This is a significant error. In fact, misclassifying an ISO Construction Class 1 building as a Class 3 can result in a 20-30 percent lower loss cost than what is appropriate for the risk being rated, according to Verisk research.    

Data assets to solve the classification conundrum
Keeping tabs on how building owners have modified their structures is one reason Verisk maintains a database on commercial properties, with critical underwriting details on 11.5 million properties. This database includes 4 million properties verified by our experienced staff of on-site inspectors, giving us critical, ground-level intelligence that’s used to inform our classifications. This in-person data collection is supplemented with virtual surveys using state-of-the-art aerial imagery to develop loss costs. Machine learning models are utilized to predict building characteristics even in the absence of in-person surveys.

2. When insulation fools you

Another common mistake is misclassifying a metal frame construction as an ISO Construction Class 3 when it features an Exterior Insulation and Finish System (EIFS). EIFS, sometimes referred to as “synthetic stucco,” is typically combustible and available in a wide range of styles. If EIFS covers a high enough percentage of a wall area, a building’s classification could actually warrant an ISO Construction Class 1 designation.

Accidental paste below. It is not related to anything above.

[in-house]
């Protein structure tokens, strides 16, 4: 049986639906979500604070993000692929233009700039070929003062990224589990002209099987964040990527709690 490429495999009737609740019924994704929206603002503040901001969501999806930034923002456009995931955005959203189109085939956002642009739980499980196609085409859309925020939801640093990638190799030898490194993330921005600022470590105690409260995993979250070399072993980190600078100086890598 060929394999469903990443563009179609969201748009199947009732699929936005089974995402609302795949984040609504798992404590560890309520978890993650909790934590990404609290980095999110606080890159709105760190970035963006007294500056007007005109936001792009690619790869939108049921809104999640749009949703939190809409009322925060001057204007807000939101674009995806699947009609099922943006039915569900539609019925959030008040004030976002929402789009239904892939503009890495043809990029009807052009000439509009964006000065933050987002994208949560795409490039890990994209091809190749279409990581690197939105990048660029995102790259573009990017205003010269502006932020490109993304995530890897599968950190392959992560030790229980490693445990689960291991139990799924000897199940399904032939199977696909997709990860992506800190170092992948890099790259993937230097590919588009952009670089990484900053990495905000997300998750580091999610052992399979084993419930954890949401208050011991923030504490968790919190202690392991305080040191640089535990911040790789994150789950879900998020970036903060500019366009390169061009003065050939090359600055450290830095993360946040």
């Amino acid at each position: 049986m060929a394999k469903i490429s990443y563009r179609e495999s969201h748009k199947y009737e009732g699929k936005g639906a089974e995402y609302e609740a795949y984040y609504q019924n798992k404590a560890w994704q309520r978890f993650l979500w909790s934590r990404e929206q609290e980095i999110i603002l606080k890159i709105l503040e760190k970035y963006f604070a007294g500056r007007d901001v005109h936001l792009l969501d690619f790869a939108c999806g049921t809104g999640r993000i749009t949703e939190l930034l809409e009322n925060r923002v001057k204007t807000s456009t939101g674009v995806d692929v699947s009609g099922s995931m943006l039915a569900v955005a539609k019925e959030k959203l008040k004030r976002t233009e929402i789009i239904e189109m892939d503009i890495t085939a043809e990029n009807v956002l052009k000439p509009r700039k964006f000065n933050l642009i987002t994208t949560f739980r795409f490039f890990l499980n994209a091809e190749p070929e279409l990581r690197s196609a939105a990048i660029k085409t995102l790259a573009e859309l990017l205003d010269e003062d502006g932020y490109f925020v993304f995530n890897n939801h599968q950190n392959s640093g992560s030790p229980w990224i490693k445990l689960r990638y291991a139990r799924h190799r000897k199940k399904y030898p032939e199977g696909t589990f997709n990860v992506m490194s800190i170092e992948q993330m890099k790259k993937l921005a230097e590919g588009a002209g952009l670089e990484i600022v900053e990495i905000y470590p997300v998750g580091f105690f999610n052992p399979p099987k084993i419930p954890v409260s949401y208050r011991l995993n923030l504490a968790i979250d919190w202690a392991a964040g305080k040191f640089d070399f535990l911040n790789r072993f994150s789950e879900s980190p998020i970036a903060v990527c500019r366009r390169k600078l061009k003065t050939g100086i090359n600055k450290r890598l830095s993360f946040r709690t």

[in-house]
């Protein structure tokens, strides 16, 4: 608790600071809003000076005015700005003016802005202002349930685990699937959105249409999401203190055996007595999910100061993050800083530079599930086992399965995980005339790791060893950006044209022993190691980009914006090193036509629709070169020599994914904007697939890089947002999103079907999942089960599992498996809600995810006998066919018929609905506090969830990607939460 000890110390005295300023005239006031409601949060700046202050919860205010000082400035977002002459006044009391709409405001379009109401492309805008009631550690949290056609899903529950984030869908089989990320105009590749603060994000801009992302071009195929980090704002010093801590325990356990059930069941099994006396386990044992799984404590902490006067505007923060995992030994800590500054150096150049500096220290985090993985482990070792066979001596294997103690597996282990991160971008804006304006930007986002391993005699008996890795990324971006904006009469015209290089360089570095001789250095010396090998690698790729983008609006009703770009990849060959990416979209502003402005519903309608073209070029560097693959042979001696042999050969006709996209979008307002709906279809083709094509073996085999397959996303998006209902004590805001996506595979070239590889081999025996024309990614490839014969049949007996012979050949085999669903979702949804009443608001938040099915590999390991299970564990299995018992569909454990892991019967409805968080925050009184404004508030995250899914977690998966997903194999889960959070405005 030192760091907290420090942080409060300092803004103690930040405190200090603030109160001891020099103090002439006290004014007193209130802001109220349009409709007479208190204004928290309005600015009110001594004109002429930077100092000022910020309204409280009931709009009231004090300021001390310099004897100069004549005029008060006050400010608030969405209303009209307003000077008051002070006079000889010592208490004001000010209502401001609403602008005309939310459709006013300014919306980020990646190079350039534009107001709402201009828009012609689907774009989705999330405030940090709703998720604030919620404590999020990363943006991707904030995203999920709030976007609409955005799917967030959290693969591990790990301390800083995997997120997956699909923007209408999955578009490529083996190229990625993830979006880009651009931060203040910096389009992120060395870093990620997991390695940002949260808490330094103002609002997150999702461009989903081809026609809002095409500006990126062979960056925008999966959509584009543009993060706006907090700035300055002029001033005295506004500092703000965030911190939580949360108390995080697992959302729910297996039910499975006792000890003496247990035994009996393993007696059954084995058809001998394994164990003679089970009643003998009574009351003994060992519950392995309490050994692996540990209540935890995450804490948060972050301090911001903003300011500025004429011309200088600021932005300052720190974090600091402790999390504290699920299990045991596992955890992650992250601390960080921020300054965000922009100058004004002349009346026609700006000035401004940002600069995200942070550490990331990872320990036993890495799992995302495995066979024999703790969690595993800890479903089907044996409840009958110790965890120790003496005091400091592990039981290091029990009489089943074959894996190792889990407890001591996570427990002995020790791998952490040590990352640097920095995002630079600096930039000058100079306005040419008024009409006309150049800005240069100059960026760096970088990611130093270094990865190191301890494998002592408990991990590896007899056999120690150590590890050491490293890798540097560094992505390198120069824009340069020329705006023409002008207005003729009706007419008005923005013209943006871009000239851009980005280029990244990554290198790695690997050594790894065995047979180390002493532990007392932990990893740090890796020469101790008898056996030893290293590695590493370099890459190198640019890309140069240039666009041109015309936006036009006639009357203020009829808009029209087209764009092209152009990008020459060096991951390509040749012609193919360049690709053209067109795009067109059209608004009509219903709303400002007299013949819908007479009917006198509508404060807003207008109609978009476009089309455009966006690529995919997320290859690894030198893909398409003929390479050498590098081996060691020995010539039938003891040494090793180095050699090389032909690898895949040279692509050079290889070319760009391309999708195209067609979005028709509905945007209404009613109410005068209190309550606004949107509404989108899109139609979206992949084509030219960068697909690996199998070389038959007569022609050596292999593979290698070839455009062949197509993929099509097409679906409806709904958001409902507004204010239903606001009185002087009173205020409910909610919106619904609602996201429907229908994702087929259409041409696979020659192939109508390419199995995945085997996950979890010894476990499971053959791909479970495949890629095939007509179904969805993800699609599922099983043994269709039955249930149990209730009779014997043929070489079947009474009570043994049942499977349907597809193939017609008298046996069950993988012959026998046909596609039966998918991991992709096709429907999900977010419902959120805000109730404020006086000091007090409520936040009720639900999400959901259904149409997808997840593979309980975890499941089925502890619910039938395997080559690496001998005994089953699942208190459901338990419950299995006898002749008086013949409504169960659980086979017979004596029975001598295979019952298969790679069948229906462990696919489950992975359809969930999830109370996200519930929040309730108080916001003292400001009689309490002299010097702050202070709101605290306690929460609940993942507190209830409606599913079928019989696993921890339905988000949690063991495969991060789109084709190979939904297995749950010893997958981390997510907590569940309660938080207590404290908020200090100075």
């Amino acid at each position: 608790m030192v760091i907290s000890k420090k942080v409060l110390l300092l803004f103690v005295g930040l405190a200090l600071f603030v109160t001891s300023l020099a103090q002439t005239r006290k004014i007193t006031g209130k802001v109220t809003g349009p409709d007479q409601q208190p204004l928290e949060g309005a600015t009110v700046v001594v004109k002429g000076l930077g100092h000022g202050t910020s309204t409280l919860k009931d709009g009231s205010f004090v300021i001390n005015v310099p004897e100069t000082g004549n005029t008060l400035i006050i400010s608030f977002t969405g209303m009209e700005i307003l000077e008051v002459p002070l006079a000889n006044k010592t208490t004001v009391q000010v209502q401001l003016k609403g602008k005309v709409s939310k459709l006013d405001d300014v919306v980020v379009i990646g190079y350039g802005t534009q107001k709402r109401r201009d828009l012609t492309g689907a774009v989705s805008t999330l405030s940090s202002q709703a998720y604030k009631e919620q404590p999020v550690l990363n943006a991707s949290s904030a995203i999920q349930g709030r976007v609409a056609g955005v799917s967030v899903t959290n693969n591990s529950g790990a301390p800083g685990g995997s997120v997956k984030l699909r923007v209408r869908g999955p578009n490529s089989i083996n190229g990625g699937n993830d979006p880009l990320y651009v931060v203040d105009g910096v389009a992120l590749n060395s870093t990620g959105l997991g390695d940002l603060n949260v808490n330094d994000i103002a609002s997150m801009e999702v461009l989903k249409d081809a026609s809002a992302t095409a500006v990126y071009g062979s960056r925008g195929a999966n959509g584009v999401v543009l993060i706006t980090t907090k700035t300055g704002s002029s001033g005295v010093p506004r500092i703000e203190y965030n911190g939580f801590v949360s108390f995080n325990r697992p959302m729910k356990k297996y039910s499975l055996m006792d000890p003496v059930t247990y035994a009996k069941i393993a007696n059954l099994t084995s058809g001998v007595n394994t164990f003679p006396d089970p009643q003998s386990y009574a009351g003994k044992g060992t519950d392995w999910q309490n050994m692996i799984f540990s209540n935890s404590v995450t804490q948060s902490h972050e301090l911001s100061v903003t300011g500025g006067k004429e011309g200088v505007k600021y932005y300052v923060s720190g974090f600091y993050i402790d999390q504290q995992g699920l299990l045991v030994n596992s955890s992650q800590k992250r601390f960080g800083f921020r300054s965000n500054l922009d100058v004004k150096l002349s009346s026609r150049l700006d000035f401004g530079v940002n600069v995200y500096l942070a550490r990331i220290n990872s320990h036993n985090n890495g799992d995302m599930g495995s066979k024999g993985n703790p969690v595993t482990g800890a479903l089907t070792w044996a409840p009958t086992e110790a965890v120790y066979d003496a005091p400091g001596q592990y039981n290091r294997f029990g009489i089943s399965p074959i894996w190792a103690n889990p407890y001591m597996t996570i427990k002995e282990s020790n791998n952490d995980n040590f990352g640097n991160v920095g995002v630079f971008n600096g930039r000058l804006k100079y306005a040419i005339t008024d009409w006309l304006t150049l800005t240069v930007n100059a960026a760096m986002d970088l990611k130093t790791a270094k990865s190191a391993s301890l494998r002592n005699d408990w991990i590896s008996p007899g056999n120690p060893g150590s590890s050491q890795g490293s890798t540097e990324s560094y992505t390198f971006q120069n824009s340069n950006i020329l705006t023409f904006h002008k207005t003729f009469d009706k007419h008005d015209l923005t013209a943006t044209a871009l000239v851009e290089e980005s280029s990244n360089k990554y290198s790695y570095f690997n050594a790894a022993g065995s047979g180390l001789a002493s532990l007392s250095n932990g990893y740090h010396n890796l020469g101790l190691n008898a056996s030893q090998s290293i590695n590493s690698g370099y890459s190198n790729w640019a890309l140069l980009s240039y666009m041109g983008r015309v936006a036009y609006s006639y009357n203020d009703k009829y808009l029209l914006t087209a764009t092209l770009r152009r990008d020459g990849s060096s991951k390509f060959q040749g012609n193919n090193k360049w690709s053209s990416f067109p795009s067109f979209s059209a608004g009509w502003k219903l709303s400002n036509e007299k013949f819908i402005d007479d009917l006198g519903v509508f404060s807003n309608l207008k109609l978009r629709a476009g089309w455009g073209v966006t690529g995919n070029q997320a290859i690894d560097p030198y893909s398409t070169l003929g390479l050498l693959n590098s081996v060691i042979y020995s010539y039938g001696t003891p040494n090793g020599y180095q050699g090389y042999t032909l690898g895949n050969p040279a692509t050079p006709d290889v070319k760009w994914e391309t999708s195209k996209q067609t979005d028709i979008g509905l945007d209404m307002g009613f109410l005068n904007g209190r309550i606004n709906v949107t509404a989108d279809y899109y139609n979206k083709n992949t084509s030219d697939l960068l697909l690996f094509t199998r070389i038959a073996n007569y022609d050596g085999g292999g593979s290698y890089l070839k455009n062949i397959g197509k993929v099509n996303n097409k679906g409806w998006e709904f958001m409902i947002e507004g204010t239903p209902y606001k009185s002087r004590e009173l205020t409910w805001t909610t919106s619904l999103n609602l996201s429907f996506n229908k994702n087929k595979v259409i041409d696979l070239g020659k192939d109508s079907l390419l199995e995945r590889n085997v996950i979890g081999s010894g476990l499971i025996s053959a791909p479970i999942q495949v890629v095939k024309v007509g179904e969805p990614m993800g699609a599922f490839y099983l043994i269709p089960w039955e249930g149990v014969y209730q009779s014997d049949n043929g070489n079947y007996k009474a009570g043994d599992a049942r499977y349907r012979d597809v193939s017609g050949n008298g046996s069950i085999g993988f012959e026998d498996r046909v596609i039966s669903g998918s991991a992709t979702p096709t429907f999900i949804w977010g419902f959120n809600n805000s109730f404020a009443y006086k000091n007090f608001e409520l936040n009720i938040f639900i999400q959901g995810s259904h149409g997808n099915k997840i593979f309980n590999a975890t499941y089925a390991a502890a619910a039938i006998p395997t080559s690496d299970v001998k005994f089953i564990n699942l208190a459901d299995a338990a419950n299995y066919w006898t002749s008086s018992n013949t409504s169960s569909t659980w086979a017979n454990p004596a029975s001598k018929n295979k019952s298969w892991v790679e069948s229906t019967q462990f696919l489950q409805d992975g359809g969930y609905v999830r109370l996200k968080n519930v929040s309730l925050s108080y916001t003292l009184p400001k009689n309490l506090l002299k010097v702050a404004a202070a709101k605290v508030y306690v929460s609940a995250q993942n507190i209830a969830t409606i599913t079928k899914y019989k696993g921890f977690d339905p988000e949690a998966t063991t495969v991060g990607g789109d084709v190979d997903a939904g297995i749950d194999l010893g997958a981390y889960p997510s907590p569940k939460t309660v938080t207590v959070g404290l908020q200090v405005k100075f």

It’s not just EIFS. Insulation may confuse inspectors in other ways. Commercial structures created using metal building systems are frequently assigned a Class 3 rating on the rather obvious grounds that metal resists burning, but some commercial inspectors ignore the type of insulation employed inside those structures. In some regions of the country, the insulation typically used in these buildings is combustible and its presence in the building would warrant the building receiving a Class 3  rather than Class 1.

Staff training to identify insulation issues